May/June 2017 – Vol. 29 No. 7

The Time to Be Heard Is Now Soon!

Posted: Tuesday, May 1st, 2012

by Peter A’Hearn

The first draft of the Next Generation Science Standards were expected to be released by the end of April. Now that it is May 1 and the draft standards have yet to be released to the public, CSTA has learned that the revised release time frame has been revised to mid-May. The review window will be only three weeks long once the draft is released, so please stay tuned to CSTA for word when the draft is available and take some time to study and give feedback through http://www.nextgenscience.org/. You can choose to provide feedback on only the areas in which you have the most expertise. CSTA will be working with other statewide organizations to alert members to public review sessions as well.  That information will be made available soon after the draft standards are released.

The Next Generation Science Standards will include the three dimensions as outlined in the framework: core content ideas, scientific and engineering practices, and cross-cutting concepts. This month I will focus on the cross-cutting relationships aspect of the framework. This is a new emphasis compared to the current California standards. The current standards have content (Core Ideas), and Investigation and Experimentation (similar to practices) but no analogue to the cross- cutting concepts. I have heard people complain that the “Big Ideas” got left out of the current California standards. The writers of the NGSS framework address this omission:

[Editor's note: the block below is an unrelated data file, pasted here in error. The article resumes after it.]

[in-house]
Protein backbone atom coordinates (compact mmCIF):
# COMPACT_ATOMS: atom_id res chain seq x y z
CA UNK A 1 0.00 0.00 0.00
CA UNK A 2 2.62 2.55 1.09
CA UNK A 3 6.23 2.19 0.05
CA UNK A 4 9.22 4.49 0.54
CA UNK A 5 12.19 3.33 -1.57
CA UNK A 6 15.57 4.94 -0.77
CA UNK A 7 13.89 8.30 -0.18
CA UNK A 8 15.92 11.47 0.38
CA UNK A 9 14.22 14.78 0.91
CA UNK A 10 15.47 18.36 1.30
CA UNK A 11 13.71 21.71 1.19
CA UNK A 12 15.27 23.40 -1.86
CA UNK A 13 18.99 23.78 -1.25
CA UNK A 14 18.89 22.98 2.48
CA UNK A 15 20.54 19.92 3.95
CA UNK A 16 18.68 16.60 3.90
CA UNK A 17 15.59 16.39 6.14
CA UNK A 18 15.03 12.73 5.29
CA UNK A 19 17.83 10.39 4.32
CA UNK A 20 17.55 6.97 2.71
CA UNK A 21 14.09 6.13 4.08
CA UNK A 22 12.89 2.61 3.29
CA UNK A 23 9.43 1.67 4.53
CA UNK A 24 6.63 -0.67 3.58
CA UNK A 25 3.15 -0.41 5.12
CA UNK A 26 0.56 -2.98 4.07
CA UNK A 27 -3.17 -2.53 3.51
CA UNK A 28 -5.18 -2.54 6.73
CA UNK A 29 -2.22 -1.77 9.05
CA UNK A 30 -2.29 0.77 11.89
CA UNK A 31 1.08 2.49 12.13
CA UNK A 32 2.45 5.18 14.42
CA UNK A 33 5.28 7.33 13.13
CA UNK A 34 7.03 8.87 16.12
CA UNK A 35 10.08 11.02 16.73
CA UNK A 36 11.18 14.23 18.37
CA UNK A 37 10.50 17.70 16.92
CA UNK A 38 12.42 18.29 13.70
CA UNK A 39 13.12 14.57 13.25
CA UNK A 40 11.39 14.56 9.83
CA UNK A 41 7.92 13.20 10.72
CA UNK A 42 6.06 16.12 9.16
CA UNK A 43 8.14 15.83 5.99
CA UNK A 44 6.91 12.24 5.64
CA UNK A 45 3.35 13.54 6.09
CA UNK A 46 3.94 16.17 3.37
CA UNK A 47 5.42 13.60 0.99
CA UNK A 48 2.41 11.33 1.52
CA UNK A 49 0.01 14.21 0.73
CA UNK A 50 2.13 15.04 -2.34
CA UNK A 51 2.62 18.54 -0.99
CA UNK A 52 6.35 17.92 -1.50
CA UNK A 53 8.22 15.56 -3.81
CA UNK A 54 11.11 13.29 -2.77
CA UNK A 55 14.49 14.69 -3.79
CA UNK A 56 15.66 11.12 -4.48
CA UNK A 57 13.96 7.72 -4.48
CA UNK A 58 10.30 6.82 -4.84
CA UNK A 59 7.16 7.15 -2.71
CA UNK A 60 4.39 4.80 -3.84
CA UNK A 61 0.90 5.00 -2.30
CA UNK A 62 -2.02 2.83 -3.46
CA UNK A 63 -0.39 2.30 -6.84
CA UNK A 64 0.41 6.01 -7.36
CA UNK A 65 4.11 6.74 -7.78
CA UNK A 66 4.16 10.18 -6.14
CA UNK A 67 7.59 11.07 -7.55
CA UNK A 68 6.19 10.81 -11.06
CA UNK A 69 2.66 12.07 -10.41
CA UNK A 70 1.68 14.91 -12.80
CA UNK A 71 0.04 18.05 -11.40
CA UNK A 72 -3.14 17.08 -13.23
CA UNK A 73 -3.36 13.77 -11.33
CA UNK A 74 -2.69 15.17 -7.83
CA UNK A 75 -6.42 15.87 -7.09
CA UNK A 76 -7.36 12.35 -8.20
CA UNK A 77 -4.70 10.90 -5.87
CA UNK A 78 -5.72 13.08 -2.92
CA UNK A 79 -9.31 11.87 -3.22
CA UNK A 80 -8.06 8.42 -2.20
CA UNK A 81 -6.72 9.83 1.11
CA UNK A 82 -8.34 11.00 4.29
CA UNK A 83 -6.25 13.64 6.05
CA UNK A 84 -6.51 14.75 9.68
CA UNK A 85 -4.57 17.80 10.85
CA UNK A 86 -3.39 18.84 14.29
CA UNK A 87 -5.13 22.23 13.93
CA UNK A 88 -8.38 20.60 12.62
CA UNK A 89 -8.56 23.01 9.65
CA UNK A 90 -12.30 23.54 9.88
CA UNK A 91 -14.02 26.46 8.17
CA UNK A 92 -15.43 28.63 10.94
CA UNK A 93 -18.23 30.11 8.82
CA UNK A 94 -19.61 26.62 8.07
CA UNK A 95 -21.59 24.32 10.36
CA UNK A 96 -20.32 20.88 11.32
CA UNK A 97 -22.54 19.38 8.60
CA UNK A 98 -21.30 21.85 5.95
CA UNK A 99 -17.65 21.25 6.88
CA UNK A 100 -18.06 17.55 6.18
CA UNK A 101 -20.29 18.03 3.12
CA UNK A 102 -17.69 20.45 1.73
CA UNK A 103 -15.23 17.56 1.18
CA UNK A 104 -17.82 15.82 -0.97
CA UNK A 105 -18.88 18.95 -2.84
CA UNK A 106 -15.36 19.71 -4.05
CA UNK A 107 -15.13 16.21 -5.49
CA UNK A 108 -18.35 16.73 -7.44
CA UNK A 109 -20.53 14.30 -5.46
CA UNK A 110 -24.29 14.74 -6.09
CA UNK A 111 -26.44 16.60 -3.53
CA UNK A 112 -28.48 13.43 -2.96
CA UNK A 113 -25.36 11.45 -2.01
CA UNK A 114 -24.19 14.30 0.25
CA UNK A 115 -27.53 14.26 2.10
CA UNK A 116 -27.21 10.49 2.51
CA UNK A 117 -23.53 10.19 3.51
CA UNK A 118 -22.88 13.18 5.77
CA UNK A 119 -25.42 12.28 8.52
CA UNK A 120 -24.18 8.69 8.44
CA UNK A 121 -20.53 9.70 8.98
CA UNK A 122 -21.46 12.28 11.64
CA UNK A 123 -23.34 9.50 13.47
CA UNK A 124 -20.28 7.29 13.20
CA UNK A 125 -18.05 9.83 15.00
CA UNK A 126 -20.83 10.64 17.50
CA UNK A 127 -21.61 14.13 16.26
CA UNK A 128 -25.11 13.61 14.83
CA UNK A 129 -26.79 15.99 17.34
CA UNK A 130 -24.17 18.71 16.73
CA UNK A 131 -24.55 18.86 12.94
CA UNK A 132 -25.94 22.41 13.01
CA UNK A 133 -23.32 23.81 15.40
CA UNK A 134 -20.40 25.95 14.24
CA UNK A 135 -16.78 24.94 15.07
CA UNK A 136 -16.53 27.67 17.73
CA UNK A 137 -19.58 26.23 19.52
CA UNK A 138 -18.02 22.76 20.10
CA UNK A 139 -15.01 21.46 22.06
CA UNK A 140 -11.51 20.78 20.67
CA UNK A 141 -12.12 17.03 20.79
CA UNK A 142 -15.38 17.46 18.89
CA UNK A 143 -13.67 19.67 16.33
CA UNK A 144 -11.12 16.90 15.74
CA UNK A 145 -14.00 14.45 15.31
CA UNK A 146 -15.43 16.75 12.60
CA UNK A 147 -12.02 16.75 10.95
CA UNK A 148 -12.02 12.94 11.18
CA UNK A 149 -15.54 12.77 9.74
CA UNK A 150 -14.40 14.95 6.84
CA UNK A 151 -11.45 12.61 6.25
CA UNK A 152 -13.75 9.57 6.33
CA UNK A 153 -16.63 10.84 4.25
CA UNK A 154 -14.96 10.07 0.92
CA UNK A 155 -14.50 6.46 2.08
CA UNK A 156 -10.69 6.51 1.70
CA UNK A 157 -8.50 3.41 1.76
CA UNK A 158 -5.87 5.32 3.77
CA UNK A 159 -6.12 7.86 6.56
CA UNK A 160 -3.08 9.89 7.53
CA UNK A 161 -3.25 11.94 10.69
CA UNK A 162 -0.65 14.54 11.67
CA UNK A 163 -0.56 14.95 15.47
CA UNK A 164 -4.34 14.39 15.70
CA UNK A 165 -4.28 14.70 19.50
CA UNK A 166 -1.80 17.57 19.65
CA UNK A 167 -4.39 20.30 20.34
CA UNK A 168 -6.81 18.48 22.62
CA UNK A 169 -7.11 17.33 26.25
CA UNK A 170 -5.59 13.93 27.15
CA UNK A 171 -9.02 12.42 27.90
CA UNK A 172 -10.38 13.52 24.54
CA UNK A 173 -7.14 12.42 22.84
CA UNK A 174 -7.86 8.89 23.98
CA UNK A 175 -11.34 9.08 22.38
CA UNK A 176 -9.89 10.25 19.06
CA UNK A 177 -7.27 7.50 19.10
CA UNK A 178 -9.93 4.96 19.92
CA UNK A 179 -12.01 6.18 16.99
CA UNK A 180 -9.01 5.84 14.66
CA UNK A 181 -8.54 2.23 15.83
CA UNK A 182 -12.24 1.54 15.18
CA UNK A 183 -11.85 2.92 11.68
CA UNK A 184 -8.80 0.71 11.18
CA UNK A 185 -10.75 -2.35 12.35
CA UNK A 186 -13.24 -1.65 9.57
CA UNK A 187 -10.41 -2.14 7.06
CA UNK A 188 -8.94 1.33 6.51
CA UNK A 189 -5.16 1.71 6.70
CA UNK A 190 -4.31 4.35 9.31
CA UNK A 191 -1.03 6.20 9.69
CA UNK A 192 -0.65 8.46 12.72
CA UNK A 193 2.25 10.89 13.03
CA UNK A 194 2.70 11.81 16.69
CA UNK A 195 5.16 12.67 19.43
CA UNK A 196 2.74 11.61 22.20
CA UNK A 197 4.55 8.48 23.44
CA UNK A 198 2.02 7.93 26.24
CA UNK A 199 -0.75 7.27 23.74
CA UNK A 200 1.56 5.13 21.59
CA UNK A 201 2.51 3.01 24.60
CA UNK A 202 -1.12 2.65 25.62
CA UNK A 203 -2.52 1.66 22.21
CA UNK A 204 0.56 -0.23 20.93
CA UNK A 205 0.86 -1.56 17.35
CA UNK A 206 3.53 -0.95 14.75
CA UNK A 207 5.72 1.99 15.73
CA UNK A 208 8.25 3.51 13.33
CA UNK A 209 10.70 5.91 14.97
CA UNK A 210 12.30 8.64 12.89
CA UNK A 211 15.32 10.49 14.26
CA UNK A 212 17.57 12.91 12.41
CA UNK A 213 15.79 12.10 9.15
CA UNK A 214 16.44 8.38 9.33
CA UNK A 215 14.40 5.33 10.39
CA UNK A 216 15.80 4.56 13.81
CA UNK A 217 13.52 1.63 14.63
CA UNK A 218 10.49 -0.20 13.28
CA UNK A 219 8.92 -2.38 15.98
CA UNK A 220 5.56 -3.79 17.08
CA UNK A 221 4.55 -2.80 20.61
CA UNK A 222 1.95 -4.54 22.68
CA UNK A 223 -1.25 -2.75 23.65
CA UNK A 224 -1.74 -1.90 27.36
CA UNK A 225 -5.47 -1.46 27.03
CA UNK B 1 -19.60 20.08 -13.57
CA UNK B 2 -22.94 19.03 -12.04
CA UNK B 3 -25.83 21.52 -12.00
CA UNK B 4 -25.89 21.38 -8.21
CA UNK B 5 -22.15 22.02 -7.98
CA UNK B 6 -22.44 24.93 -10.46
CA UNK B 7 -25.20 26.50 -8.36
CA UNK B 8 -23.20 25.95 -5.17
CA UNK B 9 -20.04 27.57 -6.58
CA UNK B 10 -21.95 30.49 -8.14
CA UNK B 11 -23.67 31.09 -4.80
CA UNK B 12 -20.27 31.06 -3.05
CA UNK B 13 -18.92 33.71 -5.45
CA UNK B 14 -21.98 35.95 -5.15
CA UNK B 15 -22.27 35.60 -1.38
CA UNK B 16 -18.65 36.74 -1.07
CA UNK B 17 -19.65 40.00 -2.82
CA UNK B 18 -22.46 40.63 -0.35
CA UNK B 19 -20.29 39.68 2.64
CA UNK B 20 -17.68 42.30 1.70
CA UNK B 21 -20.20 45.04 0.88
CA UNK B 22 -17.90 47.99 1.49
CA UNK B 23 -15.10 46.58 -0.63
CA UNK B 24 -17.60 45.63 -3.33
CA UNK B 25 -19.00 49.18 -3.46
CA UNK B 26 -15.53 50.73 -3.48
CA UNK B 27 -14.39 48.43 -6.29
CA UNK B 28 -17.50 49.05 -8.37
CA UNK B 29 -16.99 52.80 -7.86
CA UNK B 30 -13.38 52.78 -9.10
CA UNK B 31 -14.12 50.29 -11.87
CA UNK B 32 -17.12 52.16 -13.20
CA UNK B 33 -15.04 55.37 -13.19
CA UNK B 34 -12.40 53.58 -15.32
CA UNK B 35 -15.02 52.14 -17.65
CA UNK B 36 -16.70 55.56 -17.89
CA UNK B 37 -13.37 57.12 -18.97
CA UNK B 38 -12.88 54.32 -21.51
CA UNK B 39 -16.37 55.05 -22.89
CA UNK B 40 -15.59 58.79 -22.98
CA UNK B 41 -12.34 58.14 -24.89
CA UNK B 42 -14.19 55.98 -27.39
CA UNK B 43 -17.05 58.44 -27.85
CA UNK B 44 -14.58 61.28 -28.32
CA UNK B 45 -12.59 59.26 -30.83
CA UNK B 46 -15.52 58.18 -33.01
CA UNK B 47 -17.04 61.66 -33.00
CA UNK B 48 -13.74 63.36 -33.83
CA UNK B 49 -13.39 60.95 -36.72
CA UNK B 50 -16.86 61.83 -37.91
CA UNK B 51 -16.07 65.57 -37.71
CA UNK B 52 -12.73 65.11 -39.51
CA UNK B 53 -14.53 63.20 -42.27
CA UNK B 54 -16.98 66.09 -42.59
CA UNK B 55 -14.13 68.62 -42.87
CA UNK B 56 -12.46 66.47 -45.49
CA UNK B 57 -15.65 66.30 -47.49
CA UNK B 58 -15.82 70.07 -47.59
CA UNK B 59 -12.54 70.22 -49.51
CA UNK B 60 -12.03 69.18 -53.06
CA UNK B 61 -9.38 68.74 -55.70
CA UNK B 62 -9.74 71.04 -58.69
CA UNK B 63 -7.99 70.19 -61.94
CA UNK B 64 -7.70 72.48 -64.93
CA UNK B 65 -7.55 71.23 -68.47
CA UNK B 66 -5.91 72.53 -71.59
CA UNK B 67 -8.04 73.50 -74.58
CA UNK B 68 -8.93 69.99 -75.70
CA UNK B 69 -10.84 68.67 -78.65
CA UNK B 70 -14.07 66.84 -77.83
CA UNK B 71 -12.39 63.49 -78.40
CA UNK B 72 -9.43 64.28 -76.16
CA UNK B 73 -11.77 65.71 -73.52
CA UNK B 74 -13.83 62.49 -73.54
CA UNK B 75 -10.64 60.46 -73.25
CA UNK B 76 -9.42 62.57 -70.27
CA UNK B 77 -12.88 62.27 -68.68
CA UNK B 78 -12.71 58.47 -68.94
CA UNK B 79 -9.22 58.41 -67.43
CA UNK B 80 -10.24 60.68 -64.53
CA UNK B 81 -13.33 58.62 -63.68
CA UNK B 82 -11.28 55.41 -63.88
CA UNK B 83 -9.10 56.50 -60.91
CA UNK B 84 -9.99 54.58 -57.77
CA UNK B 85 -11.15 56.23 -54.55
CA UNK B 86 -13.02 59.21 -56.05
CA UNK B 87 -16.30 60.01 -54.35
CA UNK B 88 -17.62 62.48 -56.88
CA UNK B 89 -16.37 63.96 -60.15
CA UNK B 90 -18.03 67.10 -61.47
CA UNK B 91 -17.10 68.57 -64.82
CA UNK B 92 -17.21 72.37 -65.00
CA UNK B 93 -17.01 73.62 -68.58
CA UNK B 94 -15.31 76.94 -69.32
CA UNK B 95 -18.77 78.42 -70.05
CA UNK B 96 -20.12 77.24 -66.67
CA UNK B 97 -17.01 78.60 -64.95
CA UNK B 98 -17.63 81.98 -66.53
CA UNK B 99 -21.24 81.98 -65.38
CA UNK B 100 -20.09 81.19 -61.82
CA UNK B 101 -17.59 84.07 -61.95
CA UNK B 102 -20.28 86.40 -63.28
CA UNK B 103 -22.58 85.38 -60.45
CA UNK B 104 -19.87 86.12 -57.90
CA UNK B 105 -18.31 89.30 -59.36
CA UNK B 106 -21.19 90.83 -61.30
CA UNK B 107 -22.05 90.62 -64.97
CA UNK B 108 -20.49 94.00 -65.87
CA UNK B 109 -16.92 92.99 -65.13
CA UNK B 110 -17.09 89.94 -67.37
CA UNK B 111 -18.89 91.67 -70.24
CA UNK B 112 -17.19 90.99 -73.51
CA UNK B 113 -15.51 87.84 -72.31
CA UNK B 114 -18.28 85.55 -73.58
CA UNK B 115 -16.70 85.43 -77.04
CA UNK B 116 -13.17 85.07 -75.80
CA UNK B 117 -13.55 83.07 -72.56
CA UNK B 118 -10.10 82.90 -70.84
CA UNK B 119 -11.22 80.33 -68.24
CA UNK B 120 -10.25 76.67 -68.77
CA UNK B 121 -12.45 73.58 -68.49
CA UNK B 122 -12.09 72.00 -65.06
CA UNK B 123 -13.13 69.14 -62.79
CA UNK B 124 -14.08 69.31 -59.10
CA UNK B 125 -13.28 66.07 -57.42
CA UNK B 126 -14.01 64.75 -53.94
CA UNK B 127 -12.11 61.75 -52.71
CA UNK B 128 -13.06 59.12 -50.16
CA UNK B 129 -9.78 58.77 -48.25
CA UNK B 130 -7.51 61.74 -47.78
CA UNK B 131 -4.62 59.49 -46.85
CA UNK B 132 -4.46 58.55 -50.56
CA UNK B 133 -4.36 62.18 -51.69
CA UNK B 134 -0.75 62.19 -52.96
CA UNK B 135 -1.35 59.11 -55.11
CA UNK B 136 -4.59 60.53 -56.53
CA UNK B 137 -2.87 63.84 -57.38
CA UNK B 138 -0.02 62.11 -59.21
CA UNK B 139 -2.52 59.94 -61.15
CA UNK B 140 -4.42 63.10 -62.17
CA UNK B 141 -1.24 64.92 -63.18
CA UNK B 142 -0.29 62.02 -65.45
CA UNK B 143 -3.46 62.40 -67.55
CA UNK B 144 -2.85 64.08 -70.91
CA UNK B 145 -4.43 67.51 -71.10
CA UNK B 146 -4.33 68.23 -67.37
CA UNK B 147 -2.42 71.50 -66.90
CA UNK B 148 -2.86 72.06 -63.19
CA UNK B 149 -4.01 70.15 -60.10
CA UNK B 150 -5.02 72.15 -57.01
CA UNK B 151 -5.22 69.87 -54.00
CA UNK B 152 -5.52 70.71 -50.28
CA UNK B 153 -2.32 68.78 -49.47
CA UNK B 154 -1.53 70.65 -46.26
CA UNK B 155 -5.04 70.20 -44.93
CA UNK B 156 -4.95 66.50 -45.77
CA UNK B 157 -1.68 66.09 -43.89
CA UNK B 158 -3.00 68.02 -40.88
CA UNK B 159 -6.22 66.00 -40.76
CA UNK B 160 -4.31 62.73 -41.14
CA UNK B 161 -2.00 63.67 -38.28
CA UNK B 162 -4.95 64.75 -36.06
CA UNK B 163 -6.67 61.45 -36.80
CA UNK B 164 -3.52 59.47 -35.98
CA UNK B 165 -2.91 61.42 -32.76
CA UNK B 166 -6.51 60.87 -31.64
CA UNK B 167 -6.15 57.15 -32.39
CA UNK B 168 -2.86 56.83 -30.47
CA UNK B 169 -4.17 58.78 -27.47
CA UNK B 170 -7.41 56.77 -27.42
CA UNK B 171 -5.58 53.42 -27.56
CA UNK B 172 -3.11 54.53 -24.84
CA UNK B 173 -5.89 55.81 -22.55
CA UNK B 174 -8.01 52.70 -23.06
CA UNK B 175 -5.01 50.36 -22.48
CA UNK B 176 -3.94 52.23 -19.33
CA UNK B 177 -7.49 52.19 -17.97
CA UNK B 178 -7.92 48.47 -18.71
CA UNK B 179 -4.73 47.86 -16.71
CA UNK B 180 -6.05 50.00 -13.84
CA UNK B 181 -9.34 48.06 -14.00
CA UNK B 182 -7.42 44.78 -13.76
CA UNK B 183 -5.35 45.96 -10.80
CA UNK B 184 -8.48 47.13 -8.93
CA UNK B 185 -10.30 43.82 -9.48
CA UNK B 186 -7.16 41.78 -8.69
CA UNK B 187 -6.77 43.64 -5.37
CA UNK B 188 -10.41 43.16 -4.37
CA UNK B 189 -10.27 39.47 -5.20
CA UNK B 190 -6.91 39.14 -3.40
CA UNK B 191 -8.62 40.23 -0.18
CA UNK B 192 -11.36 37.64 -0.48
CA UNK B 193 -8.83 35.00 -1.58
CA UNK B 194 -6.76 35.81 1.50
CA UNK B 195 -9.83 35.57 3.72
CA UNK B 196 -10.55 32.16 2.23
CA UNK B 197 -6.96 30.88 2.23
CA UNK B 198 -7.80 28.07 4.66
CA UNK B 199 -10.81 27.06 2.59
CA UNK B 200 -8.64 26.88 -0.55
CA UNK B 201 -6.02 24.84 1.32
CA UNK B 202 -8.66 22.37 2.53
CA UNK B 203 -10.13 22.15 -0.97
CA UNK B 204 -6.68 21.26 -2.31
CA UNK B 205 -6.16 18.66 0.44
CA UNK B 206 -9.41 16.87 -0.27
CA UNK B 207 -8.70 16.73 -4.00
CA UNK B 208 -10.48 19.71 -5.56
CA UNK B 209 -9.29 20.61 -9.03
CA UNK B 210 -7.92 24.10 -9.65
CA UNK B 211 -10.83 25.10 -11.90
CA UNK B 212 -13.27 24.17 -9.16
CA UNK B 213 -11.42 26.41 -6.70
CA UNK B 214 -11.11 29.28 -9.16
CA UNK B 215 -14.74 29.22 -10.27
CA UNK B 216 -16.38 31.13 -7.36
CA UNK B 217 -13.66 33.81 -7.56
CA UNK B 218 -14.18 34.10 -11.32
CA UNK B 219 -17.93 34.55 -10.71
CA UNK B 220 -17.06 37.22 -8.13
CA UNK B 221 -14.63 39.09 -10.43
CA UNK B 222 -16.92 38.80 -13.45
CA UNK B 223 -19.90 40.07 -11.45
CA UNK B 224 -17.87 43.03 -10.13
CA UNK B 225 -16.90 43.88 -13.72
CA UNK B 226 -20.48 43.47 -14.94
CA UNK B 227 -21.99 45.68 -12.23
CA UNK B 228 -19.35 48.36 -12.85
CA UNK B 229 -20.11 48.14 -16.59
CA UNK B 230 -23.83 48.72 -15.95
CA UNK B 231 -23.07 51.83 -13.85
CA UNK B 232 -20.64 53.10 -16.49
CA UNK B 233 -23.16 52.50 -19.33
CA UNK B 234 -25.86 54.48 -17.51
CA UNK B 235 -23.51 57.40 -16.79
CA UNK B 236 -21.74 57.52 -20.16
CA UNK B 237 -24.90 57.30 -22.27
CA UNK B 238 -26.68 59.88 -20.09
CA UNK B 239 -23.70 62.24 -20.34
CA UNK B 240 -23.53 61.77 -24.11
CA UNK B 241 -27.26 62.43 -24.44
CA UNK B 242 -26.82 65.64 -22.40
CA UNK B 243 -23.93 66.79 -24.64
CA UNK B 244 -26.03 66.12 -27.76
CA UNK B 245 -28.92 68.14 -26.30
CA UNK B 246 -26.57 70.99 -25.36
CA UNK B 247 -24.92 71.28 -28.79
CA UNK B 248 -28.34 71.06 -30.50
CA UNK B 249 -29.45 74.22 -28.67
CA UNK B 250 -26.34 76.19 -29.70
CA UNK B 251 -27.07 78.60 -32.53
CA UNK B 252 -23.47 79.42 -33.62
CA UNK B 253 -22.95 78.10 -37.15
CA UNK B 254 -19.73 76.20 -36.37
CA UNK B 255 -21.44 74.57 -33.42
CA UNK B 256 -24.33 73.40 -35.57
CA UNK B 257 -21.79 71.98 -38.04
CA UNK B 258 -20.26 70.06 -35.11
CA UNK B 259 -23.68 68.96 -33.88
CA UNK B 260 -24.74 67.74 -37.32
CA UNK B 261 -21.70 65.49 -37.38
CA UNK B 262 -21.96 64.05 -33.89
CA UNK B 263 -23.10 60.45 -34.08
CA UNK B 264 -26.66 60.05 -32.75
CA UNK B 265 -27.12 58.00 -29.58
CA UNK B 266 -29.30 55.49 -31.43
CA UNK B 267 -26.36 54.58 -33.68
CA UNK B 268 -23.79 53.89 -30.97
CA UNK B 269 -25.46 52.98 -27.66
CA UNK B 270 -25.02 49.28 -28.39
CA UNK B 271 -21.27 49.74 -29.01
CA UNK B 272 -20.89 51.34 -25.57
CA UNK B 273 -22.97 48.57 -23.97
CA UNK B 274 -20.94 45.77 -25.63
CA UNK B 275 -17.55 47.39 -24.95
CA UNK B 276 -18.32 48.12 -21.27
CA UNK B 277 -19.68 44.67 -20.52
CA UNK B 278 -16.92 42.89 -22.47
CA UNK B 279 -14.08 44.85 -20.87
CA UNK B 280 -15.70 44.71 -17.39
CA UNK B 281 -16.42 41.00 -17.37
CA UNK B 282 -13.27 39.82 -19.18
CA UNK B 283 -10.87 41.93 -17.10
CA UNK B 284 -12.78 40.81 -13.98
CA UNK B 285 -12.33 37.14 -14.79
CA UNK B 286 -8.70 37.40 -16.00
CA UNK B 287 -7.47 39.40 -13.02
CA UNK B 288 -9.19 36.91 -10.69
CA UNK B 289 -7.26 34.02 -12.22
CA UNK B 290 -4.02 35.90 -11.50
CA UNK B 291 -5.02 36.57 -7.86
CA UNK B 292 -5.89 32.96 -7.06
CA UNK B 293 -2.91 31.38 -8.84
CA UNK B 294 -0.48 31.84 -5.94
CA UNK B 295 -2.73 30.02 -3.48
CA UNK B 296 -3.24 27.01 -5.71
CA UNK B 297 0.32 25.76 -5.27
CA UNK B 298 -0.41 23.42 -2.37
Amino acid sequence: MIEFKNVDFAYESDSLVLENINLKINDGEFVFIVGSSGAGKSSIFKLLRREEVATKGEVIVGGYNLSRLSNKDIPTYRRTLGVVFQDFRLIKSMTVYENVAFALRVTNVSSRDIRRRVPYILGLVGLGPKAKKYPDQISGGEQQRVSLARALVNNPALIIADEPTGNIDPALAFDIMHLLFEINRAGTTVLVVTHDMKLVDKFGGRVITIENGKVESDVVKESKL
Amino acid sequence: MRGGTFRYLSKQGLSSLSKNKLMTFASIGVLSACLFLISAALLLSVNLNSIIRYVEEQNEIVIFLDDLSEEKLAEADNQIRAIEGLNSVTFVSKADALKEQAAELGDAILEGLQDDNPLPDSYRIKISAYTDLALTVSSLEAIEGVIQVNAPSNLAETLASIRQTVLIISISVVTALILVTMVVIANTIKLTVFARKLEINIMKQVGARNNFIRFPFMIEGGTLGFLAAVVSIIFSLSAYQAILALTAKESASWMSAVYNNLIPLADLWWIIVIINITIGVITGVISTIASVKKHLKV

Although crosscutting concepts are fundamental to an understanding of science and engineering, students have often been expected to build such knowledge without any explicit instructional support. 

The NGSS framework makes them explicit and expects them to be integrated tightly with practices and with core ideas.

These concepts should become common and familiar touchstones across the disciplines and grade levels. Explicit reference to the concepts, as well as their emergence in multiple disciplinary contexts, can help students develop a cumulative, coherent, and usable understanding of science and engineering. 

The cross-cutting concepts chosen by the writers are best considered when fleshed out with an explanation. They are:

1.  Patterns. Observed patterns of forms and events guide organization and classification, and they prompt questions about relationships and the factors that influence them.

2.  Cause and effect: Mechanism and explanation. Events have causes, sometimes simple, sometimes multifaceted. A major activity of science is investigating and explaining causal relationships and the mechanisms by which they are mediated. Such mechanisms can then be tested across given contexts and used to predict and explain events in new contexts.

3.  Scale, proportion, and quantity. In considering phenomena, it is critical to recognize what is relevant at different measures of size, time, and energy and to recognize how changes in scale, proportion, or quantity affect a system’s structure or performance.

4.  Systems and system models. Defining the system under study-specifying its boundaries and making explicit a model of that system-provides tools for understanding and testing ideas that are applicable throughout science and engineering.